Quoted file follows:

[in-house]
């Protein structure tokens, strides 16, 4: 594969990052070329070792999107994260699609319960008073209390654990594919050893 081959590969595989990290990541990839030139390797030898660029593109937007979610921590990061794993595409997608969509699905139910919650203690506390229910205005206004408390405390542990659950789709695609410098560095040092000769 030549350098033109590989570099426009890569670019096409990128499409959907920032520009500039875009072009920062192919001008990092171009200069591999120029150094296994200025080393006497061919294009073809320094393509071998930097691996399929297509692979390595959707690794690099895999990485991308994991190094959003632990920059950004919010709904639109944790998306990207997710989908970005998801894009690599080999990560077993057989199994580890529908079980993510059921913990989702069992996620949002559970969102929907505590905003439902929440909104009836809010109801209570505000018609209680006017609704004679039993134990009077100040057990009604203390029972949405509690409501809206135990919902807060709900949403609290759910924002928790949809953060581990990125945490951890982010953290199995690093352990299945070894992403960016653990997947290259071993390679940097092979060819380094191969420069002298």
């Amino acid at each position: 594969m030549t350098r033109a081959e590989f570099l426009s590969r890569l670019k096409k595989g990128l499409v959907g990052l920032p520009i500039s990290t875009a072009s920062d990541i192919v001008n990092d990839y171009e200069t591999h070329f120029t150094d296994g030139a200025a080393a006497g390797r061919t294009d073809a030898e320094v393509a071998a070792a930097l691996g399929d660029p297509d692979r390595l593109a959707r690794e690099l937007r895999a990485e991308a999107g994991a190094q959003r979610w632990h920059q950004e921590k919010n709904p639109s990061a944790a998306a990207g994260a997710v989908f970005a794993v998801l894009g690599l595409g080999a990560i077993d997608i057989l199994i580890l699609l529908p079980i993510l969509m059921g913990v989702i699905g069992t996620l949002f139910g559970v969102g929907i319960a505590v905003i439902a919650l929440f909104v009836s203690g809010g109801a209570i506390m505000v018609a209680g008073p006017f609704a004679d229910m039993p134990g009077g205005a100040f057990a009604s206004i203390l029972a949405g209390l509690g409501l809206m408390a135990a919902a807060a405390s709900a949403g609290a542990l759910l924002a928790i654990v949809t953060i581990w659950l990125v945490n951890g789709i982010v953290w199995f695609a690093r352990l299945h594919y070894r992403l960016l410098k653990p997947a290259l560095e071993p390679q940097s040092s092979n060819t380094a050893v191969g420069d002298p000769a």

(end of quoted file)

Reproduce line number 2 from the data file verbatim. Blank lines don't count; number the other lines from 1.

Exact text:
């Protein structure tokens, strides 16, 4: 594969990052070329070792999107994260699609319960008073209390654990594919050893 081959590969595989990290990541990839030139390797030898660029593109937007979610921590990061794993595409997608969509699905139910919650203690506390229910205005206004408390405390542990659950789709695609410098560095040092000769 030549350098033109590989570099426009890569670019096409990128499409959907920032520009500039875009072009920062192919001008990092171009200069591999120029150094296994200025080393006497061919294009073809320094393509071998930097691996399929297509692979390595959707690794690099895999990485991308994991190094959003632990920059950004919010709904639109944790998306990207997710989908970005998801894009690599080999990560077993057989199994580890529908079980993510059921913990989702069992996620949002559970969102929907505590905003439902929440909104009836809010109801209570505000018609209680006017609704004679039993134990009077100040057990009604203390029972949405509690409501809206135990919902807060709900949403609290759910924002928790949809953060581990990125945490951890982010953290199995690093352990299945070894992403960016653990997947290259071993390679940097092979060819380094191969420069002298």